Vanishing Stripes

Streaks of progress
tar the earth,
spreading concrete webs
that pulse
and stretch
and shake.
Synthetic screens
whose serpentine simplicity
dulls thundering paws
with pockmarked pitch
and gouged delight.

With cities hushed
and traffic calmed
the savage shadows
reclaim their light,
stepping once more into
spaces never ours
to keep.

A tiger on the move in Nepal (Image Credit: Sagar Gir).

This poem is inspired by recent research, which has investigated the rapid behavioural responses of endangered tigers to major roads during COVID-19 lockdown.

The expansion of roads presents a significant and growing threat to endangered species, particularly carnivores who require large habitats and have low reproductive rates and population densities. With fewer than 4,500 tigers remaining in the wild, mainly in South Asia and Southeast Asia, which are facing increasing human development, the need for conservation measures is urgent. In Nepal, the rapid growth of transportation infrastructure in the Terai region, where all the country’s 250 tigers reside, is cause for concern. In particular, the widening of the 639-mile East-West Highway, which bisects all tiger-bearing parks and important habitat areas, is particularly alarming for biodiversity conservation.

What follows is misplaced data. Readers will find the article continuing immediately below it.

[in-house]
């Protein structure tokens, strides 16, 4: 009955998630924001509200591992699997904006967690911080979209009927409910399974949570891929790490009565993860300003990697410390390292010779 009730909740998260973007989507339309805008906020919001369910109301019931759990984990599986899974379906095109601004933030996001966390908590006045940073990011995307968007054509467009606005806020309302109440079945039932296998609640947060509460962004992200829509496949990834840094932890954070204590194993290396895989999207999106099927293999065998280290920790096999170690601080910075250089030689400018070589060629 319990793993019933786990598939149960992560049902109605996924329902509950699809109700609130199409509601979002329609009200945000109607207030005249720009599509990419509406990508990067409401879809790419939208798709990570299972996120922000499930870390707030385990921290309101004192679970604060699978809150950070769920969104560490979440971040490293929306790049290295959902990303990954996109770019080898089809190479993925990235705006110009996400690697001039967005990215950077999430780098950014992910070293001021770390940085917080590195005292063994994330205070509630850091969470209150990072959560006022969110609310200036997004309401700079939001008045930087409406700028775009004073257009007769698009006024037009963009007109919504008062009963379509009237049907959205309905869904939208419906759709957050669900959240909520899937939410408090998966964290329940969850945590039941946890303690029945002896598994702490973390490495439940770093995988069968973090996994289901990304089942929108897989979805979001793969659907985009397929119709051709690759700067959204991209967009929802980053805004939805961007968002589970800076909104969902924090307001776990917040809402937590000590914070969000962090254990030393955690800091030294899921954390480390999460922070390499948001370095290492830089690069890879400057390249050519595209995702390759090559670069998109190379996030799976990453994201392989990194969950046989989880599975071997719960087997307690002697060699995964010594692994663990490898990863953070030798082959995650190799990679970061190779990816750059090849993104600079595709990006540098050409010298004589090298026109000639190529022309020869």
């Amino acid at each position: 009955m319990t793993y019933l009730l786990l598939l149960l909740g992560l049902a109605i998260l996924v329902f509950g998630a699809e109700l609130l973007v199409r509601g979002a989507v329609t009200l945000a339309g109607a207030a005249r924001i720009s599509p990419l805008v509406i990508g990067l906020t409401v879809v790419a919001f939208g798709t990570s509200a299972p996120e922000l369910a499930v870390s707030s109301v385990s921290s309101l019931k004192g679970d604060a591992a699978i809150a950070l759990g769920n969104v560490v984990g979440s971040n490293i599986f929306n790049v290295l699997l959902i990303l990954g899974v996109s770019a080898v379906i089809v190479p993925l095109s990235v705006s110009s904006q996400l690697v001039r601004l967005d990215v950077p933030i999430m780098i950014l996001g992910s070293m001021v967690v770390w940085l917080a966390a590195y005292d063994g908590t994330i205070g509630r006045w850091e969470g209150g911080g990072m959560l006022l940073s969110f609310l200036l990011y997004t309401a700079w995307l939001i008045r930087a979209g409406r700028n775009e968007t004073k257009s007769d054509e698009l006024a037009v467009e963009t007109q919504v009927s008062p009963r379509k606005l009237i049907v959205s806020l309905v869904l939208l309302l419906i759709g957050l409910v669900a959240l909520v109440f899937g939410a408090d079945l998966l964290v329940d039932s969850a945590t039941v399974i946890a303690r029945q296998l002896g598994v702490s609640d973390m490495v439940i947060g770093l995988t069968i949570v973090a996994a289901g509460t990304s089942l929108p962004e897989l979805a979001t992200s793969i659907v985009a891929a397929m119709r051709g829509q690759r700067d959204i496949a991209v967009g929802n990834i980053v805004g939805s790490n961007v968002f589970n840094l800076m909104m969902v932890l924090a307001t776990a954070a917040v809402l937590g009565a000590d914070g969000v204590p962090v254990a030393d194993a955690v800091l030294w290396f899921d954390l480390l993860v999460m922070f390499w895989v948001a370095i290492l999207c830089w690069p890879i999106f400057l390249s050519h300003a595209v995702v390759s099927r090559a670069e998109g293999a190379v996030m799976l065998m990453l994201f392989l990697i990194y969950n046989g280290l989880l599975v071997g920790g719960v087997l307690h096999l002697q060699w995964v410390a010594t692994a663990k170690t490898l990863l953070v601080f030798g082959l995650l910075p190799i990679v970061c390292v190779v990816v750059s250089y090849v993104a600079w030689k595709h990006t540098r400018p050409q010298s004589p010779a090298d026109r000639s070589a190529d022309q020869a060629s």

In this new study, researchers used the nationwide lockdown in Nepal during the COVID-19 pandemic as a natural experiment to study the effects of reduced traffic volume along the national highway on the movements of two GPS-collared tigers. This was the first systematic study on tigers in Nepal using radiotelemetry or GPS tracking data since the 1980s. The results showed that the absence of traffic during the pandemic lockdown allowed for the tigers to relax their avoidance of roads and cross the highway more easily. These findings provide evidence that vehicle traffic on major roads hinders tiger movements, but tigers can quickly adjust to reduced human pressures. To decrease human disturbances associated with traffic and increase highway permeability for tigers, the researchers recommend enforcing speed limits using signs, speed bumps, speed traps, and strict fines.

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